Airlinercafe Home Page

Stop being a lurker - join our community and get involved. Sign up and start a conversation!
 

      Author Message

      Andrew


      Members

       Online status  

       
      Add As Buddy
      Posts: 838
      Location: Toronto sometimes
      Occupation: Corporate Pilot
      Age:

      Post #26283, posted on 02-20-2009 GMT-5 hours    
      Hi Guys,

      I have a bit of verbage when it it comes to 757 kits!

      With recent discussions on new 757 kits I thought I'd re-visit a review of a 757 kit.With all the Time and effort I had to put into the Mincraft kit I'd much rather spend $150 for a proper kit.

      Here we go.

      A few years ago Mincraft announced they would be doing a 1/144th kit of the Boeing 757. Most of us were thrilled as the previous kits by Minicraft, example being the B-737 which were fine kits tooled in Korea. Just as the MD-80. I'm not sure which came fist.

      Unfortunately Minicraft went with chinese tooling for the 757 and the kit was total botched or in plain words a real garbage kit. Some may claim it looks like a 757 but it is a very poor kit.

      Unfortunately it's my favourite airliner so I was determined to build one. I did build a couple of the Mincraft kits trying to correct all the problem areas and got fed up with it.

      I'll go into the details here:

      The RR engines don't fit and pylons are incorrect shape and angle. The cowlings need major work to fix the intake and exhaust sections.

      The wings and tail planes are horrendous with thick trailing edges and don't match the fuselage joint.

      The whole wing box or wing fairings are mounted on the fuselage incorrectly so you will never rig the landing gear/wings/tailplanes/rudder correctly.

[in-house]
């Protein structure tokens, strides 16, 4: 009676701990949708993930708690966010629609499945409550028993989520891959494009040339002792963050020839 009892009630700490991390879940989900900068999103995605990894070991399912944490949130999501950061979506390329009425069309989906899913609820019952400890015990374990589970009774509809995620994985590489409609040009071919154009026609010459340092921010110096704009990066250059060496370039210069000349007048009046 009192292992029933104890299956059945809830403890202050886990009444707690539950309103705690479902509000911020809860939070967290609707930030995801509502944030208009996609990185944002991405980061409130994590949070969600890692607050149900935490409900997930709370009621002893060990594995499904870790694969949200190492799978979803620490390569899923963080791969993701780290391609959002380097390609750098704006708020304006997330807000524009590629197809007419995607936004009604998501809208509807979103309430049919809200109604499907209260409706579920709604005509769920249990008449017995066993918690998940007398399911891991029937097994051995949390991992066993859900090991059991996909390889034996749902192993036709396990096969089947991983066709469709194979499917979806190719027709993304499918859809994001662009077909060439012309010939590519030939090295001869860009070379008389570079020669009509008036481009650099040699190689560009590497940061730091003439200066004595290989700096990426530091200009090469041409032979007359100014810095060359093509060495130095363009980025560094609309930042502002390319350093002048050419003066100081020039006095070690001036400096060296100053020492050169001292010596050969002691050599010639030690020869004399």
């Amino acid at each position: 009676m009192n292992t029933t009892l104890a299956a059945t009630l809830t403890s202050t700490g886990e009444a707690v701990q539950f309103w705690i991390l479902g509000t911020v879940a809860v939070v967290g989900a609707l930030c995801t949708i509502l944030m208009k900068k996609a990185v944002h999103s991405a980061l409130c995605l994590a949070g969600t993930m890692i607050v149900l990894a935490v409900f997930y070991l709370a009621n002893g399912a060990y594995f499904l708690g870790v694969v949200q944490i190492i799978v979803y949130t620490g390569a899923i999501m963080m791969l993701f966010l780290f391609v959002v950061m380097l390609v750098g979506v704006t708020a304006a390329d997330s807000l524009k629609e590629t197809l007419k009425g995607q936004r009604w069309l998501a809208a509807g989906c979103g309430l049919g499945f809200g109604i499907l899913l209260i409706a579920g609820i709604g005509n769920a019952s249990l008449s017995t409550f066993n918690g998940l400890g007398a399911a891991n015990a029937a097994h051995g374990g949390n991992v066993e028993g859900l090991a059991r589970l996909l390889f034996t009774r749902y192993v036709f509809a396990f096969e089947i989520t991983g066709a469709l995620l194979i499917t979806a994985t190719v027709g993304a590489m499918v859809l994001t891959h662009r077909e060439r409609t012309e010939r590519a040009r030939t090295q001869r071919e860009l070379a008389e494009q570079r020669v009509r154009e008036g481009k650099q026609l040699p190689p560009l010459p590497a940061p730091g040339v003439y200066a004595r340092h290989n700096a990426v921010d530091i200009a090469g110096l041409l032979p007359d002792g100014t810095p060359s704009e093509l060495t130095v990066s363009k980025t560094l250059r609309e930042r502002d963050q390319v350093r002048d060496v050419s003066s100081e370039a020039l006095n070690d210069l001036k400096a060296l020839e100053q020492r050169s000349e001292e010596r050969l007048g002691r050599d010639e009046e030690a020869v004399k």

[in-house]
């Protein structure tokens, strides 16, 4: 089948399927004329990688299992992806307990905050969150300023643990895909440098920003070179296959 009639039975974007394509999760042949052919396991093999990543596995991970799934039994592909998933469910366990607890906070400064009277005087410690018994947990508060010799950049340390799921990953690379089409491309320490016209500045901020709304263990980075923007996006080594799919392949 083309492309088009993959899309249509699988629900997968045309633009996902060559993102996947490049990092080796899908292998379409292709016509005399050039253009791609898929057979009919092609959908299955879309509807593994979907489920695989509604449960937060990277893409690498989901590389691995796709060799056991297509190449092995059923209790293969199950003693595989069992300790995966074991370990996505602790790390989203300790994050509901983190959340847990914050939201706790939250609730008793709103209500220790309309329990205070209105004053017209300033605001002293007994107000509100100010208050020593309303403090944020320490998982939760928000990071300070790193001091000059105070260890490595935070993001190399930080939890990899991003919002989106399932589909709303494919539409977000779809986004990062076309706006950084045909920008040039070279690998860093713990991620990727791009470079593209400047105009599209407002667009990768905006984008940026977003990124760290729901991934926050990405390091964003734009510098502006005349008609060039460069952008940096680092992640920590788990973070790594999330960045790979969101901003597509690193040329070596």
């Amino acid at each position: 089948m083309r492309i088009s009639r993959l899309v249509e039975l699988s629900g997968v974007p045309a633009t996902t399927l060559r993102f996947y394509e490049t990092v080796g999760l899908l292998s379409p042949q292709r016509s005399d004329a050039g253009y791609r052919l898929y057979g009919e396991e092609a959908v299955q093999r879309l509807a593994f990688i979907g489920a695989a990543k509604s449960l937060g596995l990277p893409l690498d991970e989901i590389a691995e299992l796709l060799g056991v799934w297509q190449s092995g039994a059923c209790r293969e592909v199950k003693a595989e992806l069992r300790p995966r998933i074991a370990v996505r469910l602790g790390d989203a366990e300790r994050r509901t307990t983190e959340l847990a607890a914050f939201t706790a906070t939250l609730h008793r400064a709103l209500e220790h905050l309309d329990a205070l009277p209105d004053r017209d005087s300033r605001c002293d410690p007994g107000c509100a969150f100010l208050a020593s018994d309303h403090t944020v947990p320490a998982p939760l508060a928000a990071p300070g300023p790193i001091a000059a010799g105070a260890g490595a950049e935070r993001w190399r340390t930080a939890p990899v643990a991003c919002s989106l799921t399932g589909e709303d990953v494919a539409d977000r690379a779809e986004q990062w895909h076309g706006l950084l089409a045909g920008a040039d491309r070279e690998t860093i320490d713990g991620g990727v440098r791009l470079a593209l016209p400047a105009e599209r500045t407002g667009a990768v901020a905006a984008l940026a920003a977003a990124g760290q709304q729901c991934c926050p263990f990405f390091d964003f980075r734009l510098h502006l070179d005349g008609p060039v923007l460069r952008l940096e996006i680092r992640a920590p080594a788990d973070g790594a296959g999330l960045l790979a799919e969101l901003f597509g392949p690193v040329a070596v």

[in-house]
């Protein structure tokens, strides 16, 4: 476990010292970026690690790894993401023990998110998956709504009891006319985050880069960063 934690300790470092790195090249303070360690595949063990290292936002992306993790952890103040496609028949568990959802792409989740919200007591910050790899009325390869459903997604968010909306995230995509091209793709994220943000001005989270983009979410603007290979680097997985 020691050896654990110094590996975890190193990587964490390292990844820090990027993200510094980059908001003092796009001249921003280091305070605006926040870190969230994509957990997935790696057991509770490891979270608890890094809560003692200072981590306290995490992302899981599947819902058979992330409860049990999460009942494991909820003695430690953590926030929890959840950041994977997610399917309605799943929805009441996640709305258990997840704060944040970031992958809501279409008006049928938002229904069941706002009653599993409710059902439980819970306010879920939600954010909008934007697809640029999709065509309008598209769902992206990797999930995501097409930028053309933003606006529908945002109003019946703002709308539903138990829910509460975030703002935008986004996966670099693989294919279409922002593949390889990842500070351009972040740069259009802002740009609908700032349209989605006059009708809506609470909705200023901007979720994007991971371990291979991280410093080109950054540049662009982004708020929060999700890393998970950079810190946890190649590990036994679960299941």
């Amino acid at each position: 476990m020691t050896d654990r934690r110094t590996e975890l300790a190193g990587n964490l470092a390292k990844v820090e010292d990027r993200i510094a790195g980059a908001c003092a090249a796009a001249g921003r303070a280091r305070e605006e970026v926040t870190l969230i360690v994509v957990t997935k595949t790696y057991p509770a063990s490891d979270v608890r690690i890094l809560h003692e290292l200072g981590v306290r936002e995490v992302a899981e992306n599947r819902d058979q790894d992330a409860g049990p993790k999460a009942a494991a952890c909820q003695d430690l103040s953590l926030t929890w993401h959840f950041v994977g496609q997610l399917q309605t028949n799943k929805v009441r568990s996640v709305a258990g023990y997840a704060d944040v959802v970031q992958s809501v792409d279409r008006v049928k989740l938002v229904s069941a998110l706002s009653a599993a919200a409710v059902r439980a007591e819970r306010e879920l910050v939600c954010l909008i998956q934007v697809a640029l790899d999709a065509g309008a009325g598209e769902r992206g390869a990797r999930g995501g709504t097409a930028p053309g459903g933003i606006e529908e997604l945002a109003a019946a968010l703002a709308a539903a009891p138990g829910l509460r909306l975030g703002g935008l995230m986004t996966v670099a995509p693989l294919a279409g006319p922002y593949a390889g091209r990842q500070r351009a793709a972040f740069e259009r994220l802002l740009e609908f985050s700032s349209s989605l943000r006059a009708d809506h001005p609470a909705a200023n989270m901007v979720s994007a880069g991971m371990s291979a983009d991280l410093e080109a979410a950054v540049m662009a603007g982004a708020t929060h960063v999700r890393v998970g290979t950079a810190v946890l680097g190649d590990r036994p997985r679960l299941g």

The top of the tail fin is thick and gossly incorrect.

      They give you main gear which is botched as they are made for one side.

      As I said I did build the Mincraft kit. But for the cost of the kit and the amount of work and time to correct it I feel it's not worth it.

      For further reference I'll refer you to my review a few years ago:

      757 Build

      To sum it up I welcome any new kits of the 757 anything is better than a Minicraft 757.

      As they say "Fil Yer Boots"


      cheers

      Cheers
      Andrew
      CYYZ

      Author Message

      BruinPrideBand


      Members

       Online status  

       
      Add As Buddy
      Posts: 593
      Location: DCA
      Occupation: International Aviation Law
      Age:

      Post #26296, posted on 02-20-2009 GMT-5 hours    
      I agree...... I am two years into a minicraft which is destined to become a delta widget. I have saught to fix every dang little thing wrong with it. Amazingly it looks something like I want it too.... and yet... not a drop of paint has been applied yet. The short of it, I WILL buy at least one of kurt's 757s no matter what the price. The thing just looks like a work of art in raw resin.

      I do have a question. Will it still be available say a year from now? Or should I buy one now and save it for later?

      Chris

      "Sorry Goose... But it's time to buzz the Tower."

      Author Message

      Ben Brown


      Members

       Online status  

       
      Add As Buddy
      Posts: 216
      Location: Raleigh, NC
      Occupation:
      Age:

      Post #26308, posted on 02-21-2009 GMT-5 hours    
      To add to your list:

      One wing's airfoil is thicker then the other by about 1.5mm, which causes the model to sit at an angle on its landing gear, since the struts mount to the inside of the upper wing half.

      Fuselage is too long at the wing to fuselage fairing. If the drawings I've found are close to correct (we all know ablout "accurate" drawings!), then the leading edge of the fin is the correct distance from the nose, and the trailing edge is the correct distance from the tip of the APU exhaust, which makes the fin 5mm too broad in chord.

      Ben

      Author Message

      Andrew


      Members

       Online status  

       
      Add As Buddy
      Posts: 838
      Location: Toronto sometimes